The Islanders surprised many by re-signing winger Jordan Eberle last week to a five-year, $27.5 million contract. Although Eberle's numbers took a dip last season, he was important during the playoffs and fills an important void as a top-six winger.
Eberle took a slight pay cut to re-sign and has said that he enjoys playing on Long Island. Still, the deal came as a bit of a shocker to some fans, who are still waiting on clarity regarding the futures of captain Anders Lee and Vezina Trophy finalist Robin Lehner.
Don't worry, Isles fans. There is likely still enough money to bring back Lee and Lehner. The team has $22 million in cap space, with only Lee, Lehner, a few depth pieces and restricted free agents Anthony Beauvillier and Michael Dal Colle to sign. There should be enough room to at least sign Lee and Lehner and the RFAs.
Since Brock Nelson cost the Islanders $36 million over six years, it can be estimated that Lee will command at least a $7 million cap hit over a similar timeframe. There are 50 players in the NHL making over $7 million next year, and Lee is definitely of that caliber.
This is only a projection, but it would make sense if Lee and the Islanders settled somewhere around a seven-year, $50 million ($7.14 cap hit) deal. That figure is comparable to recent deals that similar wingers like James van Riemsdyk, Max Pacioretty and Evander Kane signed (they all average $7 million cap hits).
That leaves the Islanders with $15 million left to spend. Re-signing Lehner is a necessity, and it presents a win-win for the team and player. Nine goalies in the league make more than $6 million a year, and Lehner has put himself in that class. This again is only speculation, but it would make sense if Lehner and the Isles agreed to a five-year, $32.5 million deal (give or take) that pays him around $6.5 million a year.
Beauvillier is another important piece that must be re-signed, and Dal Colle will probably also be retained. Let's project the two of them at around $3.5 million combined.
All of these moves would leave the Islanders with about $5 million in cap space and a projected roster that looks like this:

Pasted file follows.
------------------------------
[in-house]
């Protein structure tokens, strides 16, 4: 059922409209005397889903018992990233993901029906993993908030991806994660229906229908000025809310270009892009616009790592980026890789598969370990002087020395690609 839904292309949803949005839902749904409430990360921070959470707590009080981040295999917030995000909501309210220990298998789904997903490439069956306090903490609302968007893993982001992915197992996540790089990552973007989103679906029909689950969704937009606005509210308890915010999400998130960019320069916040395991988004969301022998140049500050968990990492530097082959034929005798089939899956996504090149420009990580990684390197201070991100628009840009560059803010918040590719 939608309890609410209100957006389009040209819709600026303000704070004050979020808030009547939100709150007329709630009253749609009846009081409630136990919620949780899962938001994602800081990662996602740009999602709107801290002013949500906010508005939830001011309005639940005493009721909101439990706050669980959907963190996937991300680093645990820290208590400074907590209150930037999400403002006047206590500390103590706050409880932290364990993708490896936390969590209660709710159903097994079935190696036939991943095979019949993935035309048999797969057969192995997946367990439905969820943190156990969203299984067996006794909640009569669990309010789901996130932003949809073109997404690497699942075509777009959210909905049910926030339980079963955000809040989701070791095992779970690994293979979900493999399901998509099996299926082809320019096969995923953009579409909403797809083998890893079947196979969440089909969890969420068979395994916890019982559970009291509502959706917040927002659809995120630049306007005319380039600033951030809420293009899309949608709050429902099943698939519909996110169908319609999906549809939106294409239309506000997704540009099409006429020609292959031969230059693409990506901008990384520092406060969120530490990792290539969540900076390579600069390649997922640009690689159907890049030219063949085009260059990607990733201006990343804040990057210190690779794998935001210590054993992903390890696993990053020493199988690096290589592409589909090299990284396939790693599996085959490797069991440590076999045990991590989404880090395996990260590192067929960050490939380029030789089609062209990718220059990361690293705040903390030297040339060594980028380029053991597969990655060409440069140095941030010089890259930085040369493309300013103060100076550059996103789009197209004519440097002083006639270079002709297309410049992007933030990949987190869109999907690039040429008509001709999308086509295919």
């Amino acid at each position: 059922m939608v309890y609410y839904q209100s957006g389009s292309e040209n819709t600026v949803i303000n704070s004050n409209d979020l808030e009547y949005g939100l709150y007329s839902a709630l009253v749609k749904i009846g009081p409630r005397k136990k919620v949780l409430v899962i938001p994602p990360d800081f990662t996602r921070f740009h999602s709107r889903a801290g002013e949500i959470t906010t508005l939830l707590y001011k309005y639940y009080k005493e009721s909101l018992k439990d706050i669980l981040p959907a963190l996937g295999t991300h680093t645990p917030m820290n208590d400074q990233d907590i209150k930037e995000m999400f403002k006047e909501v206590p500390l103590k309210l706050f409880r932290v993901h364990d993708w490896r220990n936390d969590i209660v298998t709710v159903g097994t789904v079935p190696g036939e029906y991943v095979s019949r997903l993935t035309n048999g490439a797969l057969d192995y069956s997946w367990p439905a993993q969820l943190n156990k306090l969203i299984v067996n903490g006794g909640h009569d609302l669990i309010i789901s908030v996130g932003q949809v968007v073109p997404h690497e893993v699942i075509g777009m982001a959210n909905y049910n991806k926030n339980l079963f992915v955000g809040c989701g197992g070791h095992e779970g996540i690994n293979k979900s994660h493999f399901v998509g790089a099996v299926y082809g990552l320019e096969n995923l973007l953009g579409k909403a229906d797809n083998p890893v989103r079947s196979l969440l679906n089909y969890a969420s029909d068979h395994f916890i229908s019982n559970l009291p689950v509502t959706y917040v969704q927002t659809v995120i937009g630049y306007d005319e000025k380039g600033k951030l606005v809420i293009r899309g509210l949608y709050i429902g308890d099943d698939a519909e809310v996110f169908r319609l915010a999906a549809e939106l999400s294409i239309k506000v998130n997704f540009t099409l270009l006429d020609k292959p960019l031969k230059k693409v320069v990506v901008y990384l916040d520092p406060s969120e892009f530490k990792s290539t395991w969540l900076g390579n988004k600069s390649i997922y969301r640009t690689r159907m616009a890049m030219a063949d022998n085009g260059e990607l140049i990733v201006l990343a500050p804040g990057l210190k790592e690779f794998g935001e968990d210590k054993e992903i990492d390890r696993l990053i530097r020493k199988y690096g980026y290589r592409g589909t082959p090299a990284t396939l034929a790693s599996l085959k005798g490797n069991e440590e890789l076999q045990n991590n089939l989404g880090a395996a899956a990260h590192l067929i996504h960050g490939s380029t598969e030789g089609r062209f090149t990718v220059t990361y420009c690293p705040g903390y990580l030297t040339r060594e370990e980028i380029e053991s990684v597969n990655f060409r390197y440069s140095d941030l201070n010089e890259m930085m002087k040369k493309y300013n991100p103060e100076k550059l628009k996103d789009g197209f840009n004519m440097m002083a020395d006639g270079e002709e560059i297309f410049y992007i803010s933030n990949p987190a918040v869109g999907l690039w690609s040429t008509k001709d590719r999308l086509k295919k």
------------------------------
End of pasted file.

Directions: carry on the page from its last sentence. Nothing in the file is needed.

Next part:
That looks pretty similar to last season's roster, doesn't it? That's not necessarily a bad thing, but where are the new pieces? Where's the improvement? In professional sports, stagnation usually means regression. If you're not adding, you're falling behind.
If the Isles are going to add significant pieces to their roster, they're going to need to shed some salary. They are said to be pursuing Jacob Trouba, which would overhaul their blue line but also cost several prospects and possibly an NHL piece like Nick Leddy to balance the salaries and make room. The Islanders could also look at trading a player like Thomas Hickey for another middle-six forward. Meanwhile, Andrew Ladd's contract sure looks like an albatross right now.
Now that the smoke has settled on the Eberle signing, it looks like the Isles will still have enough money to run back the team that exceeded all expectations last season. However, it will likely take a trade to acquire the outside pieces that will truly take this roster to the next level.
New York essentially decided to keep Eberle instead of bringing in an unfamiliar winger, and that's OK. Eberle has great chemistry with Mathew Barzal and put up nine points in eight playoff games this year.
In doing so, though, it used up most of the Islanders' free money that's not allotted to bringing back Lee, Lehner and the RFAs.
Only Lou Lamoriello knows the offseason plans. If the team wants to take the next step in its development, though, it will have to add to the roster. In order to do that, someone is going to have to be sent packing to make the necessary room.